Tuesday, November 2, 2010

New Translation Tuesday: Shrugging Shoulders

Welcome to this installment of "New Translation Tuesday."



Today, our Catholic day of remembrance, affords me the time to pause and remember those who have touched my life but have gone to the other side of life. Today, I remember with gratitude mentors Jim Dunning, Christiane Brusselmans, Frank Sokol, Joanna Case; people with whom I had the privilege to minister. I remember friends who died in the early prime of their lives. I remember with fondness great grandparents and grandparents (my Memeres and Peperes), my many aunts and uncles and cousins. And, of course, touching my heart most deeply today is the memory of my youngest sister, Joanne, who died in early 2001.

May their souls, and the souls of all the faithful departed, through the mercy of God, rest in peace.



Now, onto the new translation business.

Folks, if you have been following developments over the last few weeks, you know that there has been a major snag in the process of the the new English translation of The Roman Missal. Simply put, there have been adjustments made to the text that the bishops of the English-speaking conferences spent years working on and had sent to Rome. Apparently, there are mistranslations, some theological blurring, and generally a move away from the principles laid down in Liturgiam Authenticam in some of the translations. I am joining my voice with the voices of those who have expressed the hope that these issues will be addressed and resolved quickly and thoroughly. It is hard to find anyone who is happy about all of this right now.

On a more serious note, being one of those people who is traveling around talking with people about the pastoral implementation of the Missal, these times are especially trying. It is challenging enough to bring people to the realization that our current translation needed some work. It is challenging enough to move people through the differences between Comme le Prevoit and Liturgiam Authenticam. It is challenging enough to try to help people see that there might just be a kernel of wisdom behind the move to go through a new translation process. It is challenging enough to try to respond to peoples' real concerns about the cost of all of this—both the costs associated with the translation process itself and the costs that parishes will incur (purchase of one or more missals, music resources, catechetical resources, etc.). Now comes the challenge of trying to explain to people the mysterious moves of the past few months. Those who were on the fence, ready to give up on the Church, will only be more incensed by these latest moves. Those who have been champions of the principles espoused in Liturgiam Authenticam are now scratching their heads as they see the latest translations that have been leaked, which show a move away from those principles.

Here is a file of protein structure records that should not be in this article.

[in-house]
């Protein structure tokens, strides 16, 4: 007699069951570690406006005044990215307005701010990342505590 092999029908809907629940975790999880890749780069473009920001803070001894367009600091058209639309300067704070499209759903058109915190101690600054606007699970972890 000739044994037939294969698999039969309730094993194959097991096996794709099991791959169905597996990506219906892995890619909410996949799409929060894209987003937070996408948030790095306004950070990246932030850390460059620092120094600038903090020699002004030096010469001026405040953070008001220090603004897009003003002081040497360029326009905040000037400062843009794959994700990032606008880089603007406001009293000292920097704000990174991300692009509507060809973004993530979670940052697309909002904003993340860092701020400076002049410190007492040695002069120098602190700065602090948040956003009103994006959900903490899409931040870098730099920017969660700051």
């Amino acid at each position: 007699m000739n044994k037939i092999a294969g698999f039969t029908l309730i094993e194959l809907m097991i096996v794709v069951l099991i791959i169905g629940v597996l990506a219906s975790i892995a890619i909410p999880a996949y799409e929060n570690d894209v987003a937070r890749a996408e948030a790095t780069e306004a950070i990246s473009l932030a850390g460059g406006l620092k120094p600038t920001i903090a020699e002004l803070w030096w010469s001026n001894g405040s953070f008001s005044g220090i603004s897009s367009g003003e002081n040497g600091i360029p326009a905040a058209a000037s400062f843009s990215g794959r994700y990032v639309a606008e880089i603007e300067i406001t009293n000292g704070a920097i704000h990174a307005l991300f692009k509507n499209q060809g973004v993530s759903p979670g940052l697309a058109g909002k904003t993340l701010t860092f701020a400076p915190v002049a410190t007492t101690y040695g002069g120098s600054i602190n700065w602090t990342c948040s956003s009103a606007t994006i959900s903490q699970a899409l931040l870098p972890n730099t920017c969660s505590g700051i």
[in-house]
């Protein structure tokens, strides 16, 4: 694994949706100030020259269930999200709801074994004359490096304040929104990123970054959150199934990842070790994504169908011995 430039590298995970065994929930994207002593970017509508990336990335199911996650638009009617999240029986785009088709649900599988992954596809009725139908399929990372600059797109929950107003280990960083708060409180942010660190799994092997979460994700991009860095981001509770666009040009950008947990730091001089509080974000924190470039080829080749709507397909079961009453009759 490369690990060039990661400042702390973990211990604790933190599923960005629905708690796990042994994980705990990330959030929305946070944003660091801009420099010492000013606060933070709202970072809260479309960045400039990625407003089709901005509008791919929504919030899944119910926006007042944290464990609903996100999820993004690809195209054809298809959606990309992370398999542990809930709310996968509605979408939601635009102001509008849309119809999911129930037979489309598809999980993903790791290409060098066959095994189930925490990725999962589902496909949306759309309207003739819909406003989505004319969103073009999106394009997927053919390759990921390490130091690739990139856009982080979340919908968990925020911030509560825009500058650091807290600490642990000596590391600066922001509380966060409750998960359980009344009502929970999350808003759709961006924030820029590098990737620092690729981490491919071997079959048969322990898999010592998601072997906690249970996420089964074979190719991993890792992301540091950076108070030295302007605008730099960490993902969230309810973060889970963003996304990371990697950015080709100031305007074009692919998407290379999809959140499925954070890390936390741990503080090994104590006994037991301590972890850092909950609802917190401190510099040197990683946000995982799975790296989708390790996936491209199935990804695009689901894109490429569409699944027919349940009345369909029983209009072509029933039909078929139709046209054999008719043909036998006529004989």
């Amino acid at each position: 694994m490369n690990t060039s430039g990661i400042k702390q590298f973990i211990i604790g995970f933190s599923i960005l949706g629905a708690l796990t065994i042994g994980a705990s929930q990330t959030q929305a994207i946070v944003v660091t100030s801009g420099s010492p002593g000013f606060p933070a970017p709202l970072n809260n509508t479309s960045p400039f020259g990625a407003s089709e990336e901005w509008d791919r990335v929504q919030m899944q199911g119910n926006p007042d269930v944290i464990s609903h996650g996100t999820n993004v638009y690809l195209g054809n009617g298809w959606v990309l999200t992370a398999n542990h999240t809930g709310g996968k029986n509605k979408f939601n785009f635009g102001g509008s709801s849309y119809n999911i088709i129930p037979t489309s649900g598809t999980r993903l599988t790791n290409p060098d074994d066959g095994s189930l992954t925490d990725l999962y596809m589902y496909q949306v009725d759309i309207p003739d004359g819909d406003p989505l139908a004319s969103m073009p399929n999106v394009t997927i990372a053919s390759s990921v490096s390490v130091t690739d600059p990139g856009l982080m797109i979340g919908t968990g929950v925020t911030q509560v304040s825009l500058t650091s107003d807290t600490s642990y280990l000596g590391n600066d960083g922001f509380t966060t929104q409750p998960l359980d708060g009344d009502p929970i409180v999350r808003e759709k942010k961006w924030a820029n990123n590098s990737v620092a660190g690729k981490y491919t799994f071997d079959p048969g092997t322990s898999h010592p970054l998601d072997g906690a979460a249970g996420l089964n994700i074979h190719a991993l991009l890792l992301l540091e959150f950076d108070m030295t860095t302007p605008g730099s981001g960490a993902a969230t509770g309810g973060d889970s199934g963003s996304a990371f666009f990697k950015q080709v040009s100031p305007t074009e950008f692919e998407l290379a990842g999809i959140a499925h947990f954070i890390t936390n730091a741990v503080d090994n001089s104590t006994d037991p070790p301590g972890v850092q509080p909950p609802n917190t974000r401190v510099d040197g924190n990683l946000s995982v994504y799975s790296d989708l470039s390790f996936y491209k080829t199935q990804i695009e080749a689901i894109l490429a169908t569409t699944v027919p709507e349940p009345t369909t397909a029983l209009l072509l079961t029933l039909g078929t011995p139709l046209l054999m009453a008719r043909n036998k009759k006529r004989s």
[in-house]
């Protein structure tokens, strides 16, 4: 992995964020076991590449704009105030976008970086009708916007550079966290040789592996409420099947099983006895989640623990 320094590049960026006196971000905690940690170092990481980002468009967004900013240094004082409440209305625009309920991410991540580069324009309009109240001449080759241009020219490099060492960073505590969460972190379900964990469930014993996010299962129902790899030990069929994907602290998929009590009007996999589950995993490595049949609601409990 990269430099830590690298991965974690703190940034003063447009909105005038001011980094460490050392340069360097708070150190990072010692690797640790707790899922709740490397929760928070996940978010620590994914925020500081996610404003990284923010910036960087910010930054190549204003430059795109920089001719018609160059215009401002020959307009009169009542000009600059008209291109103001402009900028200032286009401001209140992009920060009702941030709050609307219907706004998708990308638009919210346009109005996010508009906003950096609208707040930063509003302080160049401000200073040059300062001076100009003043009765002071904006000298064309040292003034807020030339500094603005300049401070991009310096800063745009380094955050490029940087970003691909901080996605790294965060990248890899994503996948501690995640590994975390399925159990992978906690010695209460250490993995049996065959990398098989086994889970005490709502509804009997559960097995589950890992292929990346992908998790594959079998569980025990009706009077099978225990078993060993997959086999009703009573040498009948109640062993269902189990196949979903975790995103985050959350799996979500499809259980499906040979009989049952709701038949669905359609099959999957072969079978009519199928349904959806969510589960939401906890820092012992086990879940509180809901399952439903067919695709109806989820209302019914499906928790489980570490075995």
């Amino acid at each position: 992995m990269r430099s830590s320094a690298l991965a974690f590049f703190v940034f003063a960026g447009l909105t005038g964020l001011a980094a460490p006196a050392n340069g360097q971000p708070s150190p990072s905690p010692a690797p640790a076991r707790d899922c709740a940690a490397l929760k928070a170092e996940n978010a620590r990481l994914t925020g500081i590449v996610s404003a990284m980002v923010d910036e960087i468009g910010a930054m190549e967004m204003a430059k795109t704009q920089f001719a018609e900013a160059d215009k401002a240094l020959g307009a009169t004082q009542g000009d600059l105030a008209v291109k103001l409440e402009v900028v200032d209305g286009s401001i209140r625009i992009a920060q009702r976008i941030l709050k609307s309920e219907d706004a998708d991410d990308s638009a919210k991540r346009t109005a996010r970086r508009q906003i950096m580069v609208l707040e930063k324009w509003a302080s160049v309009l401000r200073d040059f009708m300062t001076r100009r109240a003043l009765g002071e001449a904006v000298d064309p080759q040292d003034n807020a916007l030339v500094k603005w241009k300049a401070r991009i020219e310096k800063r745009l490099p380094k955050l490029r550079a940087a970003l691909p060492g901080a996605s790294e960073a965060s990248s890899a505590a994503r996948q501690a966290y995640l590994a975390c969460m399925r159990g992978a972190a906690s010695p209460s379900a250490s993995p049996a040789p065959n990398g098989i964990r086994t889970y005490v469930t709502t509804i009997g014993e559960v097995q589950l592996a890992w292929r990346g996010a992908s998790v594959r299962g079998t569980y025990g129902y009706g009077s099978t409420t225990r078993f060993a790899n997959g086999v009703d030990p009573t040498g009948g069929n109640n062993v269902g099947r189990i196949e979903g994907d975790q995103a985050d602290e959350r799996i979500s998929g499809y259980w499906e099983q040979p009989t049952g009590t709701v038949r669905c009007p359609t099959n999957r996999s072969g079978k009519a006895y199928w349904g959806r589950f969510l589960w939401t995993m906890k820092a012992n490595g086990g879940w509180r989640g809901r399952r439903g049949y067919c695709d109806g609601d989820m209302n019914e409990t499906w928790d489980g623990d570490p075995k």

The real challenge, for me at least, is in the catechesis that many of us are asked to do for parishes, clergy gatherings, and diocesan leadership gatherings. I believe in clarity and transparency. And I believe the people of God deserve this kind of clear communication and sharing of the facts. Hopefully, within a very short period of time, we will have answers to the questions such as "Why?" and "Who?" Until then, I guess we just tell people that "final adjustments are being made," in the hope that people don't ask more probing questions. There is nothing quite like being a speaker in front of a group of people and when a question is asked, all one can do is stand there shrugging one's shoulders.



Perhaps that's all we can do right now.

A blessed All Souls Day to you.

Gotta sing. Gotta pray.

2 comments:

Linda Reid said...

I do not envy your position, Jerry and I pray for you and all those who are in your position.
Speaking for myself, I could not do what you are having to do! And yet, I will have some part in doing it eventually.

Mary said...

"I believe in clarity and transparency."

Amen to that. To put it even more theologically, I believe in the dignity of every human person, because they were created by God. That dignity entitles them to be treated fairly, and that requires clarity and transparency.

What I didn't understand until I came to live in Europe is the extent to which the Church's structures are still based on feudal approaches that the rest of the world has abandoned. And feudalism is built on nepotism and secrecy, just the opposite of clarity and transparency.

Until the church's operating principles catch up with it's theology, we are simply doomed to repeat more of the same, no matter whether the issue is contraception, sexual abuse, liturgical reform or financial mismanagement.